Palmyra township hall and fire department. Jeremy Brown/The Portager
Interim trustee Ricky Bennett and Robin Tittel are squaring off for trustee in Palmyra this November.
Recently retired after 30 years as a Sherwin-Williams maintenance supervisor, Bennett also served the township for the last seven years as a road department employee, plowing roads and caring for Palmyra’s park and cemeteries.
Bennett said township officials asked him to put his name in the ring when former trustee Bob Dunn moved out of the township and was one of several people interviewed for the position.
“I wanted to continue to work and have something to do,” he said.
Having moved to Palmyra in 1998, Bennett said he coached youth wrestling, baseball teams and flag football for Southeast Local Schools. More than anything, he said he wants the township to remain the way it is.
“I think there’s a reason people live in our community,” he said. “The majority of the people like living out in the country, and I want to make sure it stays like that.”
Ensuring the township fire department has sufficient funds to purchase necessary new equipment and maintain its level of service is important to Bennett.
Should township voters elect him to Palmyra’s board of trustees, Bennett said they will know where he stands.
“I’m really kind of a simple person. I don’t have a very big gray area. I don’t have trouble making decisions and moving forward. Usually I can determine whether something’s good or not good,” he said.
Tittel was born and raised in Palmyra, where she still lives next to her parents’ farm.
She said she is passionate about her community and involved in Southeast schools. She also leads Pioneer Girls, a local organization similar to Girl Scouts.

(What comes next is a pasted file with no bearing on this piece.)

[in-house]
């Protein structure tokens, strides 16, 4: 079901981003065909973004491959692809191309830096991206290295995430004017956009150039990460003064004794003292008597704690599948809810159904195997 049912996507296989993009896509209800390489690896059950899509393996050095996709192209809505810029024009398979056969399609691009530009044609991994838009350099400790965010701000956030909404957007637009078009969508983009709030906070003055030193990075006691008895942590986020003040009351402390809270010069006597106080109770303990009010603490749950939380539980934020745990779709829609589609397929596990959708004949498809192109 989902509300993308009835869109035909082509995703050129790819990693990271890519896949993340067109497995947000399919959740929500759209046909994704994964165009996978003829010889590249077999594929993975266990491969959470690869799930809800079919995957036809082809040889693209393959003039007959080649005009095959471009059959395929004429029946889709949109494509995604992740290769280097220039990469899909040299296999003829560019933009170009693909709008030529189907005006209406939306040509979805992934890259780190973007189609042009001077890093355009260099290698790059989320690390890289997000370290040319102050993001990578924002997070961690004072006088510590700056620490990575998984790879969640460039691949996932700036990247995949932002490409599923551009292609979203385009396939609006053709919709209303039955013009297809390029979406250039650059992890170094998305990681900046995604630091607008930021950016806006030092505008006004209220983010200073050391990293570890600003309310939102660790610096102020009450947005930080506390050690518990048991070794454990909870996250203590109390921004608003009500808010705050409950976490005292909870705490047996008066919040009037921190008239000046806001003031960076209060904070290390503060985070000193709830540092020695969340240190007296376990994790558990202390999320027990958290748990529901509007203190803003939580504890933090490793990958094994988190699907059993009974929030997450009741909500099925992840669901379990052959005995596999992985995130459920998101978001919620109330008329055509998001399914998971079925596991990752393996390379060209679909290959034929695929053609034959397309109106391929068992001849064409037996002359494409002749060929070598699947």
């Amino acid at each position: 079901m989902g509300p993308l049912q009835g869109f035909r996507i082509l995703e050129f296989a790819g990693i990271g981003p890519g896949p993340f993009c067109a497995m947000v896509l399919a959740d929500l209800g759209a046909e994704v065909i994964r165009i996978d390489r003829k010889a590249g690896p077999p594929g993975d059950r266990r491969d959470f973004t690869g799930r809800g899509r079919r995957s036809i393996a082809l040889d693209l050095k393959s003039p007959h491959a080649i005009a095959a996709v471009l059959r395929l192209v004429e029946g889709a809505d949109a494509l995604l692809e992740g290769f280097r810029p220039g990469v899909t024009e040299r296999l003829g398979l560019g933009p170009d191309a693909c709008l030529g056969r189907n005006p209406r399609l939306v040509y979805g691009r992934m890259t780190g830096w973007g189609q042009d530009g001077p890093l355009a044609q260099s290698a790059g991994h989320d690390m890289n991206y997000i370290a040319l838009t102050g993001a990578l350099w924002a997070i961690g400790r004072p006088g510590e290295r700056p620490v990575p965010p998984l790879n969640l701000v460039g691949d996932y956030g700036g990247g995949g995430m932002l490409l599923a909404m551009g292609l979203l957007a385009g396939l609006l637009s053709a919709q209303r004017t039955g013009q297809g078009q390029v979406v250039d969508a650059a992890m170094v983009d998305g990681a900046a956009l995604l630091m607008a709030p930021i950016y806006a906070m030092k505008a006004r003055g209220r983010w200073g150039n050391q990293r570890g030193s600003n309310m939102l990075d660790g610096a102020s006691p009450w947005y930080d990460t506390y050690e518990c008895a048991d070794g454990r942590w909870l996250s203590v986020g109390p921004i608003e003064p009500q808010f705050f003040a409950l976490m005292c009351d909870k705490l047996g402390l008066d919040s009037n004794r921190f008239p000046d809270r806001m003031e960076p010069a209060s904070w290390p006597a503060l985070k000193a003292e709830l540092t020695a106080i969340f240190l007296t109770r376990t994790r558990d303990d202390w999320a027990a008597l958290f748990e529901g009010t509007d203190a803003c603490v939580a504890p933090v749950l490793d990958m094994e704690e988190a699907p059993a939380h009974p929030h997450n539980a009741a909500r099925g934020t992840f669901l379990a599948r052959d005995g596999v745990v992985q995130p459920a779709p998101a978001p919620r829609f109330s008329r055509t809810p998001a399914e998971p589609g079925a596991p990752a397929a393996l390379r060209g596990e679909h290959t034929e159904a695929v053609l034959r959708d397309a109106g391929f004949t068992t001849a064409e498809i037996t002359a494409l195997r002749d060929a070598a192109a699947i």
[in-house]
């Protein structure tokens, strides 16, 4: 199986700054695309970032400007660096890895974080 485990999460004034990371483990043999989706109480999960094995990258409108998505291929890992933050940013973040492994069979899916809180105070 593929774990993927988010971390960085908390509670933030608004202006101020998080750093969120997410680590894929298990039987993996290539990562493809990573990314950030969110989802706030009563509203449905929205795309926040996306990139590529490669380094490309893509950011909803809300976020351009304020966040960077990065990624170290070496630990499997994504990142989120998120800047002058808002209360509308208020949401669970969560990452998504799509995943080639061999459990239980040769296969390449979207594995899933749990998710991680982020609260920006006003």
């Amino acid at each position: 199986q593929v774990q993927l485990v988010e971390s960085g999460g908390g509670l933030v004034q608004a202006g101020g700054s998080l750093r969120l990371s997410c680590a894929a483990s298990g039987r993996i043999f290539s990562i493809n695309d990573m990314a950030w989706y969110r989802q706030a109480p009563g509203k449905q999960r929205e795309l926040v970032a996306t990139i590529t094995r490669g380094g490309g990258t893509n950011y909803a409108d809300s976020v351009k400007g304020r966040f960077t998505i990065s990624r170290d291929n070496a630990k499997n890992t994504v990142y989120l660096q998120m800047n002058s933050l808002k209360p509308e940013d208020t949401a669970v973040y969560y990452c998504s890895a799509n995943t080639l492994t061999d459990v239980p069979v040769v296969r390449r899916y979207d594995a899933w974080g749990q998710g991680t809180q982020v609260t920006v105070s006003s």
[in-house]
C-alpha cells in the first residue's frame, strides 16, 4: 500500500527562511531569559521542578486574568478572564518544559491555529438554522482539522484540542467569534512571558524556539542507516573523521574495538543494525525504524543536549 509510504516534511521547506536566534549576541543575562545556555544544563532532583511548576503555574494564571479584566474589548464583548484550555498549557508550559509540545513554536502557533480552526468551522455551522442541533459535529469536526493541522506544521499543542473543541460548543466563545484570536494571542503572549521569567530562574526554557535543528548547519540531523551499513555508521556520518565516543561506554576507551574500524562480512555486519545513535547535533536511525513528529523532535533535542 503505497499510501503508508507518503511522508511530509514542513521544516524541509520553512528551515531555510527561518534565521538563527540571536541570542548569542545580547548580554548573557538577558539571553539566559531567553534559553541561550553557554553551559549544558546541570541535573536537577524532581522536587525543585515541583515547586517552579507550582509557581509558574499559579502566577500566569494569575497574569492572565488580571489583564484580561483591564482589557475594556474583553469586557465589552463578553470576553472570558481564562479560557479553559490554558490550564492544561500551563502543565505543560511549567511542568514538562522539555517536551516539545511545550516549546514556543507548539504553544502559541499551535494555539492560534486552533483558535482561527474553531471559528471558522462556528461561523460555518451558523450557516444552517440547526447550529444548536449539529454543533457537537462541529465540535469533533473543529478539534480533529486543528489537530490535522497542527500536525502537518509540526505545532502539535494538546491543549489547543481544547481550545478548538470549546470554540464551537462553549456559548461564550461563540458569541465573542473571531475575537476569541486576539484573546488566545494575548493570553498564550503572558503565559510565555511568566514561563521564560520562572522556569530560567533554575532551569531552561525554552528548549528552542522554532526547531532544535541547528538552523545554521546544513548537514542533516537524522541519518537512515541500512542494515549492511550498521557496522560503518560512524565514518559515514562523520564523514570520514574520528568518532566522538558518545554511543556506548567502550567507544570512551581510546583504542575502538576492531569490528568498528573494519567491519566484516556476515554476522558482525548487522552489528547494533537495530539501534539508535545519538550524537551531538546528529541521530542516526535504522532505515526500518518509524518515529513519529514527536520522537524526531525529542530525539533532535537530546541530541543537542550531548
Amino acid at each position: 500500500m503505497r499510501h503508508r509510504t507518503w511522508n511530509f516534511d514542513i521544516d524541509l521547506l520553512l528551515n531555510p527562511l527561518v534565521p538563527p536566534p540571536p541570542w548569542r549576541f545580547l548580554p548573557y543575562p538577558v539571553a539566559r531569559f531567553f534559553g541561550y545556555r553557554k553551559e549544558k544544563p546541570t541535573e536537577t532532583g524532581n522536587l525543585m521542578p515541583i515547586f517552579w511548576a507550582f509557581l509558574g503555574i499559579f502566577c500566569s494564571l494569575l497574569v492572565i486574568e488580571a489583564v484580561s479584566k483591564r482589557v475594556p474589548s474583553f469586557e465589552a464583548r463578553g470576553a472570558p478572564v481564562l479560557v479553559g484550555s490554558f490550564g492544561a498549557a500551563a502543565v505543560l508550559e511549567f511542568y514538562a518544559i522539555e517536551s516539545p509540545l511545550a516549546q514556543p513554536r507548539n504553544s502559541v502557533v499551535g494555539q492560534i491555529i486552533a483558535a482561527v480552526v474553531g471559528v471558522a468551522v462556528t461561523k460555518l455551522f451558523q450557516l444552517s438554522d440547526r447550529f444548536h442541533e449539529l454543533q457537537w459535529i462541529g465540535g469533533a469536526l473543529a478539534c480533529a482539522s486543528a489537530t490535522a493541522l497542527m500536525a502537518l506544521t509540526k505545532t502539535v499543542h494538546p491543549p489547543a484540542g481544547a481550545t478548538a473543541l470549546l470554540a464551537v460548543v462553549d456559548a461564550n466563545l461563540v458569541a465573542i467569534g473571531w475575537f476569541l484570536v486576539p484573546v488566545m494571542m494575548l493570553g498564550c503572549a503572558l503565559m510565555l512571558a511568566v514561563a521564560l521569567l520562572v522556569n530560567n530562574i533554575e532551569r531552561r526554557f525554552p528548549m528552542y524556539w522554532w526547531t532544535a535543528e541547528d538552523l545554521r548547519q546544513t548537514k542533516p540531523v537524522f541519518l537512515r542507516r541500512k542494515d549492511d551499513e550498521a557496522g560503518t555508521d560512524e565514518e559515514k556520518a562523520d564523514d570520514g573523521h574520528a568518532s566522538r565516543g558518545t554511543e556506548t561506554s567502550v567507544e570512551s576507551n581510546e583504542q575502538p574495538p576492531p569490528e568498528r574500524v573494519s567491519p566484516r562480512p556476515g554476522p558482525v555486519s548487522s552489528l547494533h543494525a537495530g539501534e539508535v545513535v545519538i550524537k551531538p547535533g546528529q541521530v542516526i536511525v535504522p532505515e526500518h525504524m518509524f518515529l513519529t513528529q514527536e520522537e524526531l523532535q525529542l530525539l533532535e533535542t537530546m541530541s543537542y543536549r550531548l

“Every summer, we run a community garden and put produce out on a stand. It’s donation based: Take what you need; leave what you can. We teach kids the skills of our grandmothers, so it’s a lot of fun,” she said.
Tittel said she is running because she sees opportunities to better use the township park, where she would like to see a summer farmers market set up. Vendor fees from the market could fund a scholarship for Southeast students, she said.
The township could and should be taking better care of its senior citizens by ensuring they are monitored during bad weather and power outages, she said. That way, emergencies arising from lack of medical care, heat or food could be averted.
“This presents a great community service opportunity for teens in our school district,” Tittel said.
Tittel said she derives “true joy out of being able to help the community.” She said she and her daughters sewed more than 3,000 masks when Covid-19 hit, leading a group that donated more than 50,000 masks to Southeast schools, nursing homes, hospitals and medical offices.
“I don’t want to change a lot about the community. I think that Palmyra is really great the way it is. We’re a small town. I don’t think we need a ton more businesses being set up in the community,” she said.
There is, however, room for improvement as far as communication goes.
“Not everybody is on Facebook. I’d like to figure out a better way to get information out to senior citizens to make sure everyone knows what is going on and when events are happening,” Tittel said.